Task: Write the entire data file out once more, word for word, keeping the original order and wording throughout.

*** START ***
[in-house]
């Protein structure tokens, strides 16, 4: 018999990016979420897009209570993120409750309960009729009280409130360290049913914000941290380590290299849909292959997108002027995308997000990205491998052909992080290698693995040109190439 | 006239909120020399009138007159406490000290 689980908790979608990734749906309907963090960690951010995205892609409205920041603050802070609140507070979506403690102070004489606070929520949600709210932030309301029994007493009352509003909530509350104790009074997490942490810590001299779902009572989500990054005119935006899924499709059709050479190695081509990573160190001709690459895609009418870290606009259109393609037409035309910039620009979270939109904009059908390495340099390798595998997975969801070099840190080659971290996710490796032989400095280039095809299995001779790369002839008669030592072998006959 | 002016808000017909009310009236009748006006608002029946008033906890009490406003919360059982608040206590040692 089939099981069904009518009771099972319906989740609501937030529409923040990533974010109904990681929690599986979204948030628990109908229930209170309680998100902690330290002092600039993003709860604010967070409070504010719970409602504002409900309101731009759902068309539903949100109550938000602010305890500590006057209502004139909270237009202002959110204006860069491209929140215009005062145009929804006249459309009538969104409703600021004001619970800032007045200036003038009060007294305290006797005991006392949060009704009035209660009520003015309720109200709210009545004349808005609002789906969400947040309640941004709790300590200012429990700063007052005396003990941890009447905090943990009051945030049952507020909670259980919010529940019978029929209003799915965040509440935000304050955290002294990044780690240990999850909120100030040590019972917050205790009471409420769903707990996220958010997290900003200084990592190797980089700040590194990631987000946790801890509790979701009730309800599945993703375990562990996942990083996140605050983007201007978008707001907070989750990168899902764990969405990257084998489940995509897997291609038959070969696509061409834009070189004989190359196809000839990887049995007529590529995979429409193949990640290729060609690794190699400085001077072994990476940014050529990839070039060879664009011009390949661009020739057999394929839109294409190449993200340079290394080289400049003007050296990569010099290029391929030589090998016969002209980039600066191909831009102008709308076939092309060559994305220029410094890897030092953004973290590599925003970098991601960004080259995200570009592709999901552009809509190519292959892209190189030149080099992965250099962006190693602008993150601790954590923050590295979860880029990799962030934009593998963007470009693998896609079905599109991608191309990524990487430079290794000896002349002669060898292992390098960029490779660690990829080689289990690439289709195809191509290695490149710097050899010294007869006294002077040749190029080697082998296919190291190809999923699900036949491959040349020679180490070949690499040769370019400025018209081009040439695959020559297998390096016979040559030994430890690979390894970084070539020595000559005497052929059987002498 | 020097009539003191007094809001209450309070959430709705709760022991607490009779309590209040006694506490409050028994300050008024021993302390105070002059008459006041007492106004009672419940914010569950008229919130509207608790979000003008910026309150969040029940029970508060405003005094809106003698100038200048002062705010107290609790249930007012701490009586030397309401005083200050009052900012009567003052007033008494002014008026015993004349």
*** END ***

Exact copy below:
[in-house]
């Protein structure tokens, strides 16, 4: 018999990016979420897009209570993120409750309960009729009280409130360290049913914000941290380590290299849909292959997108002027995308997000990205491998052909992080290698693995040109190439 | 006239909120020399009138007159406490000290 689980908790979608990734749906309907963090960690951010995205892609409205920041603050802070609140507070979506403690102070004489606070929520949600709210932030309301029994007493009352509003909530509350104790009074997490942490810590001299779902009572989500990054005119935006899924499709059709050479190695081509990573160190001709690459895609009418870290606009259109393609037409035309910039620009979270939109904009059908390495340099390798595998997975969801070099840190080659971290996710490796032989400095280039095809299995001779790369002839008669030592072998006959 | 002016808000017909009310009236009748006006608002029946008033906890009490406003919360059982608040206590040692 089939099981069904009518009771099972319906989740609501937030529409923040990533974010109904990681929690599986979204948030628990109908229930209170309680998100902690330290002092600039993003709860604010967070409070504010719970409602504002409900309101731009759902068309539903949100109550938000602010305890500590006057209502004139909270237009202002959110204006860069491209929140215009005062145009929804006249459309009538969104409703600021004001619970800032007045200036003038009060007294305290006797005991006392949060009704009035209660009520003015309720109200709210009545004349808005609002789906969400947040309640941004709790300590200012429990700063007052005396003990941890009447905090943990009051945030049952507020909670259980919010529940019978029929209003799915965040509440935000304050955290002294990044780690240990999850909120100030040590019972917050205790009471409420769903707990996220958010997290900003200084990592190797980089700040590194990631987000946790801890509790979701009730309800599945993703375990562990996942990083996140605050983007201007978008707001907070989750990168899902764990969405990257084998489940995509897997291609038959070969696509061409834009070189004989190359196809000839990887049995007529590529995979429409193949990640290729060609690794190699400085001077072994990476940014050529990839070039060879664009011009390949661009020739057999394929839109294409190449993200340079290394080289400049003007050296990569010099290029391929030589090998016969002209980039600066191909831009102008709308076939092309060559994305220029410094890897030092953004973290590599925003970098991601960004080259995200570009592709999901552009809509190519292959892209190189030149080099992965250099962006190693602008993150601790954590923050590295979860880029990799962030934009593998963007470009693998896609079905599109991608191309990524990487430079290794000896002349002669060898292992390098960029490779660690990829080689289990690439289709195809191509290695490149710097050899010294007869006294002077040749190029080697082998296919190291190809999923699900036949491959040349020679180490070949690499040769370019400025018209081009040439695959020559297998390096016979040559030994430890690979390894970084070539020595000559005497052929059987002498 | 020097009539003191007094809001209450309070959430709705709760022991607490009779309590209040006694506490409050028994300050008024021993302390105070002059008459006041007492106004009672419940914010569950008229919130509207608790979000003008910026309150969040029940029970508060405003005094809106003698100038200048002062705010107290609790249930007012701490009586030397309401005083200050009052900012009567003052007033008494002014008026015993004349």